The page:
You hear the term "Iowa Nice" once in a while, and it almost makes you want to cringe.
It's like saying, "our state doesn't have much going on," so we'll make our reputation on being friendly, homey folks. We're the Care Bear of states.
I figured it was one of those awkwardly meaningless marketing tools. You know, like Alabama's slogan, "Share the Wonder," or Connecticut's "Full of Surprises" - catch phrases that manage to say nothing at all. Or this stinker for Illinois, "Right Here. Right Now." What's here - aside from prisons and political corruption? Or Missouri's "Where the Rivers Run," because goodness knows they don't don't do that anywhere else. Or South Carolina's contribution probably thought up by an intern who is a distant cousin of the governor, "Great Faces Great Places." Or the worst slogan of all time, Washington's "Say WAt."
Iowa has never managed a slogan of much value, or anything that sticks. Virginia is for lovers, Montana is Big Sky Country, I Love NY is the stuff of a billion t-shirts, New Mexico is The Land of Enchantment, Texas is the Lone Star State. What about us?
We've staggered around between a dozen lame attempts at humblebrags - The Hawkeye State, Fields of Opportunity, Is This Heaven? (stolen from the Field of Dreams movie), Life Changing, a State of Minds, Iowa: Wave the Next Time You Fly Over, Land Where the Tall Corn Grows, and worst, "We Do Amazing Things With Corn." There are things you just shouldn't do with corn.
"Iowa Nice" may have some traction. You've probably seen those great videos by Mr. Iowa Nice himself, actor and Carroll native Scott Speaker, slamming Iowa's antagonists and blasting stereotypes. Iowa Nice t-shirts and mugs are floating around.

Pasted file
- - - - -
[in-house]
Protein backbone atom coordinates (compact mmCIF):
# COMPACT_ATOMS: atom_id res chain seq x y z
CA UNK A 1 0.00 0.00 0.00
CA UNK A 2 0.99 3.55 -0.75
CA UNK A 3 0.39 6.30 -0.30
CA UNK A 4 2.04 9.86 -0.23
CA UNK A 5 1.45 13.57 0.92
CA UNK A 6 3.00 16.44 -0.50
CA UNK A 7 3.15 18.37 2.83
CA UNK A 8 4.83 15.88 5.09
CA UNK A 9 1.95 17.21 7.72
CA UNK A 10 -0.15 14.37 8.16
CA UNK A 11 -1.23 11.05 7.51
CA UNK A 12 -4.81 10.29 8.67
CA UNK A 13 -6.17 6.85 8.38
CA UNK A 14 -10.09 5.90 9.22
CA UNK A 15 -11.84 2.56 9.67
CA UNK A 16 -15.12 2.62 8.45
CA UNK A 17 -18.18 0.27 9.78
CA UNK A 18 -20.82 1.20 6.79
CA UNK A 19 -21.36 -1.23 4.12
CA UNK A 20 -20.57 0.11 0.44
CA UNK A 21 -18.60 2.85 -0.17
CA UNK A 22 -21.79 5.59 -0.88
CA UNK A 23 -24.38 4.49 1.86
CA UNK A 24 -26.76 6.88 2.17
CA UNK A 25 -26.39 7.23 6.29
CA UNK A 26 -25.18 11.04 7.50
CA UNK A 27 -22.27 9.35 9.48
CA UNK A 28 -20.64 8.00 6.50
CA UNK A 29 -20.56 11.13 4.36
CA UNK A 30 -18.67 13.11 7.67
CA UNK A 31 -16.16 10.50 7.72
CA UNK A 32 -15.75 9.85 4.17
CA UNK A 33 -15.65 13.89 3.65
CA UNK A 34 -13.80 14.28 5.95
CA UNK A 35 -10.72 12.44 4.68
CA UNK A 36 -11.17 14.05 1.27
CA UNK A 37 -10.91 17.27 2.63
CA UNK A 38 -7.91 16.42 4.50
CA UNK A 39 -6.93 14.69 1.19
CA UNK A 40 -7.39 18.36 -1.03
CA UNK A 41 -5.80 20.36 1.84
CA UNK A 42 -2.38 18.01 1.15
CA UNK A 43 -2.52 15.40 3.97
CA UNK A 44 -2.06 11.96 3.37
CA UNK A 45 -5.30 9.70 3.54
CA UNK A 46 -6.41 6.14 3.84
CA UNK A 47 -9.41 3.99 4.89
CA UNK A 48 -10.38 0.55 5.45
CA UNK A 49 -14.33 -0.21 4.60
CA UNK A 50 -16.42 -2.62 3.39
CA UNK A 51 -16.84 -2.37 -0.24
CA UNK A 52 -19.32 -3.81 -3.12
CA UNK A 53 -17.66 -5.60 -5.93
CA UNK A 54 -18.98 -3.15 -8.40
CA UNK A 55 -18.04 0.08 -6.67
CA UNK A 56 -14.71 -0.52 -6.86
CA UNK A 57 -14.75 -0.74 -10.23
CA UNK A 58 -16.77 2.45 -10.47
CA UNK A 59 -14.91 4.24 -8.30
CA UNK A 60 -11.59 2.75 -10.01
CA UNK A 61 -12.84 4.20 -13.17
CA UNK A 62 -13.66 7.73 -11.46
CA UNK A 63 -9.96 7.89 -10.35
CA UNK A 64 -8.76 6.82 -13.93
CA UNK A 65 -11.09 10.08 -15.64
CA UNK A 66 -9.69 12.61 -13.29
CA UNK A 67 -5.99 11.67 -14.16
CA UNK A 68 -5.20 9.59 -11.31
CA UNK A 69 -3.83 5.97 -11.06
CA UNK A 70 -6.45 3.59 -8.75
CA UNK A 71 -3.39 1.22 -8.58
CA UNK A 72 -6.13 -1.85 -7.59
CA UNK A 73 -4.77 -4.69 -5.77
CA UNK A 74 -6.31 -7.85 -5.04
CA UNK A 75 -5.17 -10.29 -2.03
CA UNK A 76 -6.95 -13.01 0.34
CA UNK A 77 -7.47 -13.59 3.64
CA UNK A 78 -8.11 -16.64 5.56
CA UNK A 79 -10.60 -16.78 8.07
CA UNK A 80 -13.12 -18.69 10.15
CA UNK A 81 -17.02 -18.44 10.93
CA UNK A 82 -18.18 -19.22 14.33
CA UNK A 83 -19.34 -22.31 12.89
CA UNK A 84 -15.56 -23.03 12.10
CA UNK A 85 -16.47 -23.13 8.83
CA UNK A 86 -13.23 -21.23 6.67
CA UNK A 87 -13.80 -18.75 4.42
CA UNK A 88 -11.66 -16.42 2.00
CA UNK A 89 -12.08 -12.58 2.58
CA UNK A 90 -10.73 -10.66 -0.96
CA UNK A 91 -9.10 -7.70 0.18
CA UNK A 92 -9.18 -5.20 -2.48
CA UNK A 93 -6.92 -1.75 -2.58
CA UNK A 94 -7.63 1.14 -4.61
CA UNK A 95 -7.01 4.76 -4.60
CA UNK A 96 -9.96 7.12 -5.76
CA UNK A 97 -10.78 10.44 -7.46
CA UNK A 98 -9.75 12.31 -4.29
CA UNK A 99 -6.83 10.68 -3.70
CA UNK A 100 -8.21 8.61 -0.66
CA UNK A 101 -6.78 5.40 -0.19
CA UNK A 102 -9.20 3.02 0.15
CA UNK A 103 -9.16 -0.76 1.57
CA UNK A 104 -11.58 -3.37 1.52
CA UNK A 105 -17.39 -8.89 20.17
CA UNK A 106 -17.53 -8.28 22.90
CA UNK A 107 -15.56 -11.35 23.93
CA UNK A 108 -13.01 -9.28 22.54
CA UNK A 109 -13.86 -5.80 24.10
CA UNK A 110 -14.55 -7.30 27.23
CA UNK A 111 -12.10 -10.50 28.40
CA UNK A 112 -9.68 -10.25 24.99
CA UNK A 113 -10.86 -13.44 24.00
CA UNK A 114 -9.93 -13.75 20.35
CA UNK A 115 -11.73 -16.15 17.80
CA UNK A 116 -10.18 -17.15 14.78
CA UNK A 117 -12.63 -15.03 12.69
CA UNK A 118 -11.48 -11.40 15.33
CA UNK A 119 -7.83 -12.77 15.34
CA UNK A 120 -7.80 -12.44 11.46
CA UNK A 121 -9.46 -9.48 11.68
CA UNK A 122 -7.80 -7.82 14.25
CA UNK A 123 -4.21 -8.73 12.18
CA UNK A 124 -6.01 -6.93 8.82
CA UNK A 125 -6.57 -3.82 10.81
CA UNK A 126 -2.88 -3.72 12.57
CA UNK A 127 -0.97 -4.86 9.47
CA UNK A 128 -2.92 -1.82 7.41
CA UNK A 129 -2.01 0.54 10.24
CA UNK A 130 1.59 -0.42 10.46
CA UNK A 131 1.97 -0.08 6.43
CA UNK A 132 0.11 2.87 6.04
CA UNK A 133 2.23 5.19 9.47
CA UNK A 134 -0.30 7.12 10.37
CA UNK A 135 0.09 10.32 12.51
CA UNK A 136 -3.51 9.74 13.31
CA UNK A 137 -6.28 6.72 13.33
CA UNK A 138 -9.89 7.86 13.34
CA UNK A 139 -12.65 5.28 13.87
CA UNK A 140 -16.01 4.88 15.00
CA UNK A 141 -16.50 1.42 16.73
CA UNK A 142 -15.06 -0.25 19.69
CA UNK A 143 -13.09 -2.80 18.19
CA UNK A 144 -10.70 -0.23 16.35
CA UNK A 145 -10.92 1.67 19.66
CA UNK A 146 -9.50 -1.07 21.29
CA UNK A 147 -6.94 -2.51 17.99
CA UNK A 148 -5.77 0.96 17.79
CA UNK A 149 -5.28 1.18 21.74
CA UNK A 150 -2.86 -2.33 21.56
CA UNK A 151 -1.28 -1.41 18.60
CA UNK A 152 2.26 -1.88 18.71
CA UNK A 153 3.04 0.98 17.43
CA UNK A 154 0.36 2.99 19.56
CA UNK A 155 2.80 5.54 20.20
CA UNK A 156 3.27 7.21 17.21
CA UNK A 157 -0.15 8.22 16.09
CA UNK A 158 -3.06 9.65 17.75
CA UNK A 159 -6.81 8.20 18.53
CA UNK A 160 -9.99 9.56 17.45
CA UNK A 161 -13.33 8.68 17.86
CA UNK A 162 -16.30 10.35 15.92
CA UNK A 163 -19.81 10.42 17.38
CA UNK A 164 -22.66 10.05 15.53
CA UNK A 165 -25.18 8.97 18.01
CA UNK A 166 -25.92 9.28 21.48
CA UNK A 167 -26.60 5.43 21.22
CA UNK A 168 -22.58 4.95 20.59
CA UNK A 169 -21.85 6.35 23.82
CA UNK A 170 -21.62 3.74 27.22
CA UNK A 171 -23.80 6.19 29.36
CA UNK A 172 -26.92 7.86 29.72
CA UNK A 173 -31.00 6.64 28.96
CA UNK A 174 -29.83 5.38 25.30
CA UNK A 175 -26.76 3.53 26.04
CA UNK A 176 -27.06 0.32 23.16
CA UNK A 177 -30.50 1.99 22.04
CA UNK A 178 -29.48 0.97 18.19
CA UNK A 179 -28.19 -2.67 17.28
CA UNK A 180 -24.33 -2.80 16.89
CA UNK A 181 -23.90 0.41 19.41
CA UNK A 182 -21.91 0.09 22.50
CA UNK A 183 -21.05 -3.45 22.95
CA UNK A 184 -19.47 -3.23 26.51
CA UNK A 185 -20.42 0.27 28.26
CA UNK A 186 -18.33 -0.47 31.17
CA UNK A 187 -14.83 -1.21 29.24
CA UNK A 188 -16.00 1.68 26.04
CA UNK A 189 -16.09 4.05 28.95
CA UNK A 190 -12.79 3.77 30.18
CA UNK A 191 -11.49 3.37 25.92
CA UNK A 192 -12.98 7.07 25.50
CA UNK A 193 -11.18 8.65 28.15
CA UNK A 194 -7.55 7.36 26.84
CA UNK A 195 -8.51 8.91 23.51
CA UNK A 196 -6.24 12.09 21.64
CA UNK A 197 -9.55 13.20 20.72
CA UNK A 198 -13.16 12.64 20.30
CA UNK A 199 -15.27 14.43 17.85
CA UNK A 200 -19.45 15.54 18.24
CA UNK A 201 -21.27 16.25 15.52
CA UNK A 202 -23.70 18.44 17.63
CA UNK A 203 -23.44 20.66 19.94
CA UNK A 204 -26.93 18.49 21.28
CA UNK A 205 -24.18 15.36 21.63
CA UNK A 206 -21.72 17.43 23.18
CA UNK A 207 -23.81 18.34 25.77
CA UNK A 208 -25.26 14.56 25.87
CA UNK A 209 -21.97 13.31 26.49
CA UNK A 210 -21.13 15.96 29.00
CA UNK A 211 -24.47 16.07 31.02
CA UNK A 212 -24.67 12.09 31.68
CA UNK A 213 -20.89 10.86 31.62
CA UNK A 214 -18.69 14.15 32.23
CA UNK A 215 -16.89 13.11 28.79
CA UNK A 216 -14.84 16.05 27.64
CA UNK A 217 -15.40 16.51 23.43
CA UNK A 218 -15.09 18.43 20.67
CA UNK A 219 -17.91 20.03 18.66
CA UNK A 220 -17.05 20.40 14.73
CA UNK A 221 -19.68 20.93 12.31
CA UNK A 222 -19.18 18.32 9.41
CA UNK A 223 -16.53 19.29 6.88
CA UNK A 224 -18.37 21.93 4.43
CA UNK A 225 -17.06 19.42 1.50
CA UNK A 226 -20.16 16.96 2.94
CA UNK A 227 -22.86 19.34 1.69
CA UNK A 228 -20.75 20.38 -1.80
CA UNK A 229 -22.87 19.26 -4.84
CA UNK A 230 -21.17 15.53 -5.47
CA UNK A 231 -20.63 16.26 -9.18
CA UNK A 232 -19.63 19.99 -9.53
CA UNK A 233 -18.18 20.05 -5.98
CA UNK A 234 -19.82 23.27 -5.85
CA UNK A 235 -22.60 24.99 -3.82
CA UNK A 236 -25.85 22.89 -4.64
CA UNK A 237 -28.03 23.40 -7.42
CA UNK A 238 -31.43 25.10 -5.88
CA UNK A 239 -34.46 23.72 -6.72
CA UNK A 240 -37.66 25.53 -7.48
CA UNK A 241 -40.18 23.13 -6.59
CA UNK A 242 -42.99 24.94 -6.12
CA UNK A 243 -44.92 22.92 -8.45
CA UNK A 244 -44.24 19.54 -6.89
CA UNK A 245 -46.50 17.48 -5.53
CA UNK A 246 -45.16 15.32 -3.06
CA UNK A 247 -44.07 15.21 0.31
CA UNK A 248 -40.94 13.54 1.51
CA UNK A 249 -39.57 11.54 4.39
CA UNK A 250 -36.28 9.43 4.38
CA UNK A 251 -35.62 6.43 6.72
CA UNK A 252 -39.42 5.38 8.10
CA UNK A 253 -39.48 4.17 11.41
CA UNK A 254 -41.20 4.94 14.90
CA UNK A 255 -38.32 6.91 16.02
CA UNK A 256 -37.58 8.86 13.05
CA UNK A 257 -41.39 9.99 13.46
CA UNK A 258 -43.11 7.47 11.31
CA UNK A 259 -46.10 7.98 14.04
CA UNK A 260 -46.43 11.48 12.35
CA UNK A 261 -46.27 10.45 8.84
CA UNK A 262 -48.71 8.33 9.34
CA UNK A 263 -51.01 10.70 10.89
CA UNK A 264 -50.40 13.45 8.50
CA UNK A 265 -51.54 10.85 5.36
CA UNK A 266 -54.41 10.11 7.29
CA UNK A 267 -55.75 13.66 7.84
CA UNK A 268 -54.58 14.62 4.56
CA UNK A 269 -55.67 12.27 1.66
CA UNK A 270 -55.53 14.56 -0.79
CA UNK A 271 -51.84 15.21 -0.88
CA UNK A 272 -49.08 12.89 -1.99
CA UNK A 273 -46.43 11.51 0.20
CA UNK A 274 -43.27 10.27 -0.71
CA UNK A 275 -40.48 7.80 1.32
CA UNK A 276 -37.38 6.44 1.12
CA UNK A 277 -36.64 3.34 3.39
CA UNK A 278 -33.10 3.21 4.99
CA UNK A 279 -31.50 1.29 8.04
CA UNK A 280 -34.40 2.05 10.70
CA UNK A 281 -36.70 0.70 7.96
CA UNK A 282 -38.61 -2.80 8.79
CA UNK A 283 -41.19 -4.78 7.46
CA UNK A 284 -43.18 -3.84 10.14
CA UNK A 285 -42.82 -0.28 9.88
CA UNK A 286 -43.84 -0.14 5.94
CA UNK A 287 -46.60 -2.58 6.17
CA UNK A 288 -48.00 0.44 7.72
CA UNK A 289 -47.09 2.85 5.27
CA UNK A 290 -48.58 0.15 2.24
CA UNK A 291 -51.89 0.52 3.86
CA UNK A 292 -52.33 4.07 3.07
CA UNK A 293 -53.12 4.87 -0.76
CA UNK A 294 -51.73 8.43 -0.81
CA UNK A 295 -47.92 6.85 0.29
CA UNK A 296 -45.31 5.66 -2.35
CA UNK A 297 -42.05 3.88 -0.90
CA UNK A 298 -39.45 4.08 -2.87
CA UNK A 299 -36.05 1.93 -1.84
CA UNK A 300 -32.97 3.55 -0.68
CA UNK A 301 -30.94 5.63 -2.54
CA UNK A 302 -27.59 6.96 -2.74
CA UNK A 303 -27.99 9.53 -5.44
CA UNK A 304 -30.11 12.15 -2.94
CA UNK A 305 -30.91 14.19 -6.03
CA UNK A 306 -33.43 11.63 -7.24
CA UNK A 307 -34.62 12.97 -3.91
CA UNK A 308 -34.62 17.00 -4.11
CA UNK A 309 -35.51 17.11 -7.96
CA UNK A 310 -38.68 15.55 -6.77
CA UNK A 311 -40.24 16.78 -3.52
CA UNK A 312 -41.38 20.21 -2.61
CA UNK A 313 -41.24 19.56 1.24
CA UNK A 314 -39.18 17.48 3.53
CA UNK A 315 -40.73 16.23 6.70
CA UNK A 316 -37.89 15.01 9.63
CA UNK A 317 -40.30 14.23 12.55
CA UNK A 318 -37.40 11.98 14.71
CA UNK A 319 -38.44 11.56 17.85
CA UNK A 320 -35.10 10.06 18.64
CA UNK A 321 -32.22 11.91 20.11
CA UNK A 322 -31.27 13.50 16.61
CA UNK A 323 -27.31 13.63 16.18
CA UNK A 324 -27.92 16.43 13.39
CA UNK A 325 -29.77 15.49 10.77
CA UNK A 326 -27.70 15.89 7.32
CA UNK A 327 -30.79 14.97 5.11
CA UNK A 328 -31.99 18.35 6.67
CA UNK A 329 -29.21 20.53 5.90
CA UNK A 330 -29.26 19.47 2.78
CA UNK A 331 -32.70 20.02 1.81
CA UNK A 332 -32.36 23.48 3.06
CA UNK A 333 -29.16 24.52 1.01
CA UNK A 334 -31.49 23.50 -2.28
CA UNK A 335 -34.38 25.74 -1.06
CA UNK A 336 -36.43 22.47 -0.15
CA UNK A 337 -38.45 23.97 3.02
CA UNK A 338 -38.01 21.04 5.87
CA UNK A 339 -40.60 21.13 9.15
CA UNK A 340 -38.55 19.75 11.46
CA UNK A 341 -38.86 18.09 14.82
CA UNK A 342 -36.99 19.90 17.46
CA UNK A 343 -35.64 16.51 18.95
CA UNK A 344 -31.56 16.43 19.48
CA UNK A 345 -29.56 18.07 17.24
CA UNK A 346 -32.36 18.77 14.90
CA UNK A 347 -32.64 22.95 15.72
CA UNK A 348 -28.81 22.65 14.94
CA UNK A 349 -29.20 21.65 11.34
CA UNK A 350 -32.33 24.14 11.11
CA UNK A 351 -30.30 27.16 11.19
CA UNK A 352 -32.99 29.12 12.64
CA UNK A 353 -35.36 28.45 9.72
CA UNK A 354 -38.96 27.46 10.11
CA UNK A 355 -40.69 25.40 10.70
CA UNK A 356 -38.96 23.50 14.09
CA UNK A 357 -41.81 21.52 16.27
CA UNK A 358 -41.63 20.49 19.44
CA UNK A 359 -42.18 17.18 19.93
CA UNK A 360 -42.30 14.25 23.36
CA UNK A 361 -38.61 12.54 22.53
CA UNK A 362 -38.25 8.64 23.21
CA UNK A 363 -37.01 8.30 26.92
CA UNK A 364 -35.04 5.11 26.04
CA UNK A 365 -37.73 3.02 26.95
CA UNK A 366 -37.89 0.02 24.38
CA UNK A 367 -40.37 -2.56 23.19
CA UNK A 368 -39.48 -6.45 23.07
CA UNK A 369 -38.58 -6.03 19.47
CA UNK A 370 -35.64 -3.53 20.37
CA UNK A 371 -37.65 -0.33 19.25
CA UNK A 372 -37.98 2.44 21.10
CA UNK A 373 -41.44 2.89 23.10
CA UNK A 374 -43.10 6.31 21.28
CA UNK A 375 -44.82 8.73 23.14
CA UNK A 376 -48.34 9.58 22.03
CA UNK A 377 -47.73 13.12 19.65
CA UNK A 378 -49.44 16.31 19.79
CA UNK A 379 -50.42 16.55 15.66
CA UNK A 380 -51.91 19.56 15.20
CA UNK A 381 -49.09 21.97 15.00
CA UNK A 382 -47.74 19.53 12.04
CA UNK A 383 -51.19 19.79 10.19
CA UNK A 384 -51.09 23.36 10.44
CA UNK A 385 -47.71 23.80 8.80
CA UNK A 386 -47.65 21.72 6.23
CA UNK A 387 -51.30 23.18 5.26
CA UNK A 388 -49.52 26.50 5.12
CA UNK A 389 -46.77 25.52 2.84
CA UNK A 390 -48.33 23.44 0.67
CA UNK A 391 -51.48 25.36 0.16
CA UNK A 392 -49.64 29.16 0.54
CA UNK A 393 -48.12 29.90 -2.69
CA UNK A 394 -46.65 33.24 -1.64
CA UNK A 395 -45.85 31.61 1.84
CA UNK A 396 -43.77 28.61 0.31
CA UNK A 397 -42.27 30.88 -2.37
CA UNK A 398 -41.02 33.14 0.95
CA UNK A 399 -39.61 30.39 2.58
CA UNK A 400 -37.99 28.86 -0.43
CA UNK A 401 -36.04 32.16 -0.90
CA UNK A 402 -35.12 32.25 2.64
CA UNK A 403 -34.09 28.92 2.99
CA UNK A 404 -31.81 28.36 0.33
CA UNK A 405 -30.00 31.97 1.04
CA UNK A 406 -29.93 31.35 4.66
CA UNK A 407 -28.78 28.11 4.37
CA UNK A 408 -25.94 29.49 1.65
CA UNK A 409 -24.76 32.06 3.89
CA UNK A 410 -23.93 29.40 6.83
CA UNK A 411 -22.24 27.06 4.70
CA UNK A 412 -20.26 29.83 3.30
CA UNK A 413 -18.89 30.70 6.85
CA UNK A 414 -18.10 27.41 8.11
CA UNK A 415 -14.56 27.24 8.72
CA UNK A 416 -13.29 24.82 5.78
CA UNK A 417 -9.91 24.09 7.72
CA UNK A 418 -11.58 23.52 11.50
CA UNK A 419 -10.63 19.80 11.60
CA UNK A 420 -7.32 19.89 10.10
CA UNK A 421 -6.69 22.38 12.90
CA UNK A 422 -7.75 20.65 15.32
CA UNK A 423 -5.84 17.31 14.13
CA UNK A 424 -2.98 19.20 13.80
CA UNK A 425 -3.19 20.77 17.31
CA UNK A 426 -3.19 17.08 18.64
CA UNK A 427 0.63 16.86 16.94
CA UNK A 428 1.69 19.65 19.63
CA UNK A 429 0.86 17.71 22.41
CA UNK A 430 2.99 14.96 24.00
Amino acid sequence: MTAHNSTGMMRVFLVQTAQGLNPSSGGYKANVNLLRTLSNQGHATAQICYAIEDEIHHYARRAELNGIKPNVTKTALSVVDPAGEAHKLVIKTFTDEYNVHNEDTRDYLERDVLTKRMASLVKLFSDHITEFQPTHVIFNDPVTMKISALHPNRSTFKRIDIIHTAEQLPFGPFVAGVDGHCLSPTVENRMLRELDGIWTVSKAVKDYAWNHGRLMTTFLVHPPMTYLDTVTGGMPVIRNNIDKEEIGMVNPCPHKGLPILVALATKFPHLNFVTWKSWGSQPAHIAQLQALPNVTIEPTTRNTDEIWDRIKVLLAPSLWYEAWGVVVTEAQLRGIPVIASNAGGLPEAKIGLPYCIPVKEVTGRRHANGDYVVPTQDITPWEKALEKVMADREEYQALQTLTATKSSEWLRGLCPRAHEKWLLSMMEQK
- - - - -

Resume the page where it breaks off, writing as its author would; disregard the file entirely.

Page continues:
Thing is, Iowa Nice isn't really a slogan. Iowa really is nice. Way, way nice.
So nice that if you come to a four-way stop in Iowa, nobody ever gets through because everybody is too polite to go first. You'll spend ten times longer sitting there than you would anywhere else, waving and gesturing each other on in encouraging fashion. You'll be late, but you won't drive off mad.
Chances are you won't get murdered in Iowa. There are no drive-bys, because nobody would want to block someone's driveway. And if there is a shooting, the victim will probably take time to clean up the blood before dying, not wanting to cause anyone an inconvenience.
Iowa's probably the only place you could have a first-in-the-nation caucus for long. You can actually have Democrats and Republicans in the same room without blue-haired grandmothers trying to execute flying drop kicks on each other. The Buena Vista County chairs of Republicans and Democrats actually work together on caucus education events for high schoolers. I've yet to see one decent fistfight break out at a candidate speech, though some of them could have used some excitement.